Playing chess, you may move a single piece, in which case there may be four or five likely counters, to which you may have three or four counters, in which there may be two or three counters, and so forth. Even then, some of those counters may not directly involve the piece you moved, but other pieces elsewhere on the board. What this means is that you may gain an advantage now only to lose that advantage five or six moves down the line.
Properly speaking, of course, you never gained an advantage in the first place. You only THOUGHT you gained that advantage; had you calculated correctly, you would have realized there was no advantage there in the first place.
Playing Axis and Allies, you know pretty fast whether you screwed up or not. If you lost a lot of IPCs worth of units, you had better have a pretty immediate counter. If you can’t counter immediately, your opponent can reposition his/her units, and if you didn’t have an opportunity to exploit before, you almost certainly won’t after your opponent moves.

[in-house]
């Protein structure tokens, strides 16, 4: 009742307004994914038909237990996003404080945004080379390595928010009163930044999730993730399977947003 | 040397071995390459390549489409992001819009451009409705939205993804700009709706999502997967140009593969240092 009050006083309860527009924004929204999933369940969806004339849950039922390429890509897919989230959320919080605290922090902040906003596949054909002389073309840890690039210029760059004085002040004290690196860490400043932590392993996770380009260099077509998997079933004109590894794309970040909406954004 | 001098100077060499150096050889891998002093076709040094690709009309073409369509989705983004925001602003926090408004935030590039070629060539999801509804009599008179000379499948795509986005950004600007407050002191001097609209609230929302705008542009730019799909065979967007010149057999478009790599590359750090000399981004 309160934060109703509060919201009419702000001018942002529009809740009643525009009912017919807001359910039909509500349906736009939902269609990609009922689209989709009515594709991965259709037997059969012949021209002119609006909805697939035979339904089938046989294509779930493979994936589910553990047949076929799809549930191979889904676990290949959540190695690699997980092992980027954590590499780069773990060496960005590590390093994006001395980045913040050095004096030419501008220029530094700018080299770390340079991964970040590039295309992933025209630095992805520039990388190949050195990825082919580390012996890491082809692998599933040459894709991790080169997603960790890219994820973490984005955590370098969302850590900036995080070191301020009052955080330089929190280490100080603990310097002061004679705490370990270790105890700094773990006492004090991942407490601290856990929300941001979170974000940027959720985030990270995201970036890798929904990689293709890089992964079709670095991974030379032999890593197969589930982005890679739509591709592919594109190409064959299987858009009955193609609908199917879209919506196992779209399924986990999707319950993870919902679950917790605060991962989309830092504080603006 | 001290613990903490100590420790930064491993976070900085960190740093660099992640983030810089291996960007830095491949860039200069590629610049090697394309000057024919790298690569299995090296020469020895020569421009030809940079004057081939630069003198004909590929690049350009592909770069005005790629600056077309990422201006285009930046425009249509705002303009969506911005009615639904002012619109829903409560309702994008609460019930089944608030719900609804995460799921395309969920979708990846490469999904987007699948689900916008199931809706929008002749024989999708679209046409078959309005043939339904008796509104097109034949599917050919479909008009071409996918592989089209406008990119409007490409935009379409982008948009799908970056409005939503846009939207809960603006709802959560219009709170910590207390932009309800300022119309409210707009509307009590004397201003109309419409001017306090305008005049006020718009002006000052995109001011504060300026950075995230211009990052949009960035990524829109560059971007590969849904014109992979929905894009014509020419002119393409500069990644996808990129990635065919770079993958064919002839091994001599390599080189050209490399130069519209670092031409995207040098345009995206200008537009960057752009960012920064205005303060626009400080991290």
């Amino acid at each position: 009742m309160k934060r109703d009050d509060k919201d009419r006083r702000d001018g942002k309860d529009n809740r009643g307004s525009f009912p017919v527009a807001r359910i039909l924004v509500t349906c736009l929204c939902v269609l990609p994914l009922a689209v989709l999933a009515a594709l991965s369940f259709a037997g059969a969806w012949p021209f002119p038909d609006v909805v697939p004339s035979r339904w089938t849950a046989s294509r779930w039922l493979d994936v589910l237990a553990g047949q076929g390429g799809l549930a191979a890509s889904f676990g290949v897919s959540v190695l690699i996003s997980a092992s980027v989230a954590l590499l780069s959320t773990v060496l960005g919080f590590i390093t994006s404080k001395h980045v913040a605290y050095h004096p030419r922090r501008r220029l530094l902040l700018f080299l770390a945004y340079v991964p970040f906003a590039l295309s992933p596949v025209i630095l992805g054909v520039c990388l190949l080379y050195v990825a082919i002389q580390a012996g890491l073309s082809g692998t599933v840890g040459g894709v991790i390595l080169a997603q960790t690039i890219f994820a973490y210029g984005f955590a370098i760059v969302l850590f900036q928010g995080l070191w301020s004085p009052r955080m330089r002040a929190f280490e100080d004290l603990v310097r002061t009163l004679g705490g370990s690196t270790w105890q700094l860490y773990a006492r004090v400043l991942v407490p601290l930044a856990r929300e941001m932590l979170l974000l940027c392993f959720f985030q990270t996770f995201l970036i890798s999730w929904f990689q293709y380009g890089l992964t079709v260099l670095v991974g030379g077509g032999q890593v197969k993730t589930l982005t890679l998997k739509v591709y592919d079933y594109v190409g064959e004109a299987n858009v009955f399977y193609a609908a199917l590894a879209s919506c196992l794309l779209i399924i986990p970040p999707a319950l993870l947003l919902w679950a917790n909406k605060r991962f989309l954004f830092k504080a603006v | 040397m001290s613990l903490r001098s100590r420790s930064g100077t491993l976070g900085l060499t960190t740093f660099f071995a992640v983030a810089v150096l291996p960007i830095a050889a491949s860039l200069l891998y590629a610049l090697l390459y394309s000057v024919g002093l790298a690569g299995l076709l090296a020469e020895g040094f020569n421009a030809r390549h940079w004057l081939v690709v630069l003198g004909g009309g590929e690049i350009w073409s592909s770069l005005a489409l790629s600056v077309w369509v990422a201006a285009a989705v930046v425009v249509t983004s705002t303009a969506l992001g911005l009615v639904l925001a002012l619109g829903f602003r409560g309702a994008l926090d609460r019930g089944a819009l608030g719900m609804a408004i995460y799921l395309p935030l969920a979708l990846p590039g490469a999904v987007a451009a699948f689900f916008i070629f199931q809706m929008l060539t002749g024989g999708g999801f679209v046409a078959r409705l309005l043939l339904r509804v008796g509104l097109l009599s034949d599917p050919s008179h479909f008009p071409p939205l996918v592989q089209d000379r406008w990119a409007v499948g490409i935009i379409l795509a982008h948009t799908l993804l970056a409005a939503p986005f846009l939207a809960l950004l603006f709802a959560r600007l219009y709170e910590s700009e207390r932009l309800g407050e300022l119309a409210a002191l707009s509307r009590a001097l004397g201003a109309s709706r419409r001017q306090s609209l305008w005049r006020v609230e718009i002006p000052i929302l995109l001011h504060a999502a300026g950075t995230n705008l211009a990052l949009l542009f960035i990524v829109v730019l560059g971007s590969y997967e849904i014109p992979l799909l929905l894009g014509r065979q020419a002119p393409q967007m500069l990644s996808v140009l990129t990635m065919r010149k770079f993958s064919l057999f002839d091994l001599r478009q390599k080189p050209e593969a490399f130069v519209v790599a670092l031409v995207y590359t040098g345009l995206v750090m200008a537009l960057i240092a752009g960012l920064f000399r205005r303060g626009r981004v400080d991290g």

That’s why programming an Axis and Allies AI should not be such a big deal. I mean, yeah, it ain’t like a walk in the park. But it sure shouldn’t be some kinda task that requires a few millions of dollars in AI research and development.
It’s like saying Marisa Miller farts flowers. Like, she is awesome and hardworking and all, but let’s not go overboard eh?
If it’s so easy why don’t I do it?
I can write algorithms, but I can’t code them. Heh heh.